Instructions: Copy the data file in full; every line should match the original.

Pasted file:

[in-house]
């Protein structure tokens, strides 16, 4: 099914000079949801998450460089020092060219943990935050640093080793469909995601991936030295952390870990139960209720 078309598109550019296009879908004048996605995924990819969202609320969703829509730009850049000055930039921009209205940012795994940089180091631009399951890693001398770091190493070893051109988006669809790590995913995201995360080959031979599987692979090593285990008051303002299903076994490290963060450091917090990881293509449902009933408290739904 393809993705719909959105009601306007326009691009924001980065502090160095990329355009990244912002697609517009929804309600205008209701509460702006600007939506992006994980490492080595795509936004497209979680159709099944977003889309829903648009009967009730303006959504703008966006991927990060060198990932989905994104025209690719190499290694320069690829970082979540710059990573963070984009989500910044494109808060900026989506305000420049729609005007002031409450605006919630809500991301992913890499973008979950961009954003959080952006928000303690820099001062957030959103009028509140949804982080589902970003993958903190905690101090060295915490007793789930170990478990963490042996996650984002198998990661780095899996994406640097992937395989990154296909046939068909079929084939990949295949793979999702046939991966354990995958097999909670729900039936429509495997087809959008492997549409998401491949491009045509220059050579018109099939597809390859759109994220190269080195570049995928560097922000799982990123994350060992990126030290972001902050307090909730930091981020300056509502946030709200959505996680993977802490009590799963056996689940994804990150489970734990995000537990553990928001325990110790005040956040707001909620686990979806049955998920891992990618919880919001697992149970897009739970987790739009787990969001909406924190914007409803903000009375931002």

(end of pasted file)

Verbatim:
[in-house]
């Protein structure tokens, strides 16, 4: 099914000079949801998450460089020092060219943990935050640093080793469909995601991936030295952390870990139960209720 078309598109550019296009879908004048996605995924990819969202609320969703829509730009850049000055930039921009209205940012795994940089180091631009399951890693001398770091190493070893051109988006669809790590995913995201995360080959031979599987692979090593285990008051303002299903076994490290963060450091917090990881293509449902009933408290739904 393809993705719909959105009601306007326009691009924001980065502090160095990329355009990244912002697609517009929804309600205008209701509460702006600007939506992006994980490492080595795509936004497209979680159709099944977003889309829903648009009967009730303006959504703008966006991927990060060198990932989905994104025209690719190499290694320069690829970082979540710059990573963070984009989500910044494109808060900026989506305000420049729609005007002031409450605006919630809500991301992913890499973008979950961009954003959080952006928000303690820099001062957030959103009028509140949804982080589902970003993958903190905690101090060295915490007793789930170990478990963490042996996650984002198998990661780095899996994406640097992937395989990154296909046939068909079929084939990949295949793979999702046939991966354990995958097999909670729900039936429509495997087809959008492997549409998401491949491009045509220059050579018109099939597809390859759109994220190269080195570049995928560097922000799982990123994350060992990126030290972001902050307090909730930091981020300056509502946030709200959505996680993977802490009590799963056996689940994804990150489970734990995000537990553990928001325990110790005040956040707001909620686990979806049955998920891992990618919880919001697992149970897009739970987790739009787990969001909406924190914007409803903000009375931002």